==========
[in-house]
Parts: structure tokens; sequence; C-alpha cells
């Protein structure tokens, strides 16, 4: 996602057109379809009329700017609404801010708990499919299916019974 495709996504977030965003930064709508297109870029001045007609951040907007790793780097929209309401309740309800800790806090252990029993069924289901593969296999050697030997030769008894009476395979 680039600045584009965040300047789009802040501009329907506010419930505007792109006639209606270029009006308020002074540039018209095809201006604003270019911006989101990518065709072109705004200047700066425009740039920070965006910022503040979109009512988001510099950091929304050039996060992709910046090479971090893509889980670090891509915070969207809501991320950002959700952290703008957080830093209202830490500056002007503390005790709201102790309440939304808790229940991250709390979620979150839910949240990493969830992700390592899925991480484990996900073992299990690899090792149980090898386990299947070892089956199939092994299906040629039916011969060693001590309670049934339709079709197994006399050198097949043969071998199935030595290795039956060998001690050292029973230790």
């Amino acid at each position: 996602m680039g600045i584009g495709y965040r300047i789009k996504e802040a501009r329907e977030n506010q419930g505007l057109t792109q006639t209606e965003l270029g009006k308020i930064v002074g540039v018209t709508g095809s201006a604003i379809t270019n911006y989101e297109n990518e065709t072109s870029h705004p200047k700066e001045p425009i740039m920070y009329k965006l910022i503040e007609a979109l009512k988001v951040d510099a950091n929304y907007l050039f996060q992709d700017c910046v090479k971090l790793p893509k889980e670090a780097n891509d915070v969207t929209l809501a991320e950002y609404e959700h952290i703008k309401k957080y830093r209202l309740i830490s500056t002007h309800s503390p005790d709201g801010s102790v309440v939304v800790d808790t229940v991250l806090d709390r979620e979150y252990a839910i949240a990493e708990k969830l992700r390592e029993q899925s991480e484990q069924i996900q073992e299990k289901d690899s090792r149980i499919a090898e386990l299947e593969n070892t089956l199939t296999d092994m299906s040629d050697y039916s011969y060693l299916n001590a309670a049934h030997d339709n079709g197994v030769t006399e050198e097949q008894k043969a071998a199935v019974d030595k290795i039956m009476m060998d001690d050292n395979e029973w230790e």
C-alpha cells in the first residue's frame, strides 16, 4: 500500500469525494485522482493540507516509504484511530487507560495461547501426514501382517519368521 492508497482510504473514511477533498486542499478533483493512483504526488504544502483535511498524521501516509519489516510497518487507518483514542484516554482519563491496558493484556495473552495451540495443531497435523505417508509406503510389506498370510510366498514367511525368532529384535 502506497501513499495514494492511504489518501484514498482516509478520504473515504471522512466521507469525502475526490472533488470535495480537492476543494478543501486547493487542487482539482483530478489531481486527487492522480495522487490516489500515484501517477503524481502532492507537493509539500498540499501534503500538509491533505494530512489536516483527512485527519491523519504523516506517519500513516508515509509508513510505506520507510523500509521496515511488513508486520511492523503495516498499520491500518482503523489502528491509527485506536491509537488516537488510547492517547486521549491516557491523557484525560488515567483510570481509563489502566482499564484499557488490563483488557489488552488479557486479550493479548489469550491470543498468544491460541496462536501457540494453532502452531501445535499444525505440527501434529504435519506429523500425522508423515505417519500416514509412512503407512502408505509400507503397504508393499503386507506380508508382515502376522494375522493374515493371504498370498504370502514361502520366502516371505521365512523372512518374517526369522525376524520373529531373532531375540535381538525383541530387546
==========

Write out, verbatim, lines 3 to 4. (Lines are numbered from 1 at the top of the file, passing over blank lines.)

């Protein structure tokens, strides 16, 4: 996602057109379809009329700017609404801010708990499919299916019974 495709996504977030965003930064709508297109870029001045007609951040907007790793780097929209309401309740309800800790806090252990029993069924289901593969296999050697030997030769008894009476395979 680039600045584009965040300047789009802040501009329907506010419930505007792109006639209606270029009006308020002074540039018209095809201006604003270019911006989101990518065709072109705004200047700066425009740039920070965006910022503040979109009512988001510099950091929304050039996060992709910046090479971090893509889980670090891509915070969207809501991320950002959700952290703008957080830093209202830490500056002007503390005790709201102790309440939304808790229940991250709390979620979150839910949240990493969830992700390592899925991480484990996900073992299990690899090792149980090898386990299947070892089956199939092994299906040629039916011969060693001590309670049934339709079709197994006399050198097949043969071998199935030595290795039956060998001690050292029973230790």
């Amino acid at each position: 996602m680039g600045i584009g495709y965040r300047i789009k996504e802040a501009r329907e977030n506010q419930g505007l057109t792109q006639t209606e965003l270029g009006k308020i930064v002074g540039v018209t709508g095809s201006a604003i379809t270019n911006y989101e297109n990518e065709t072109s870029h705004p200047k700066e001045p425009i740039m920070y009329k965006l910022i503040e007609a979109l009512k988001v951040d510099a950091n929304y907007l050039f996060q992709d700017c910046v090479k971090l790793p893509k889980e670090a780097n891509d915070v969207t929209l809501a991320e950002y609404e959700h952290i703008k309401k957080y830093r209202l309740i830490s500056t002007h309800s503390p005790d709201g801010s102790v309440v939304v800790d808790t229940v991250l806090d709390r979620e979150y252990a839910i949240a990493e708990k969830l992700r390592e029993q899925s991480e484990q069924i996900q073992e299990k289901d690899s090792r149980i499919a090898e386990l299947e593969n070892t089956l199939t296999d092994m299906s040629d050697y039916s011969y060693l299916n001590a309670a049934h030997d339709n079709g197994v030769t006399e050198e097949q008894k043969a071998a199935v019974d030595k290795i039956m009476m060998d001690d050292n395979e029973w230790e």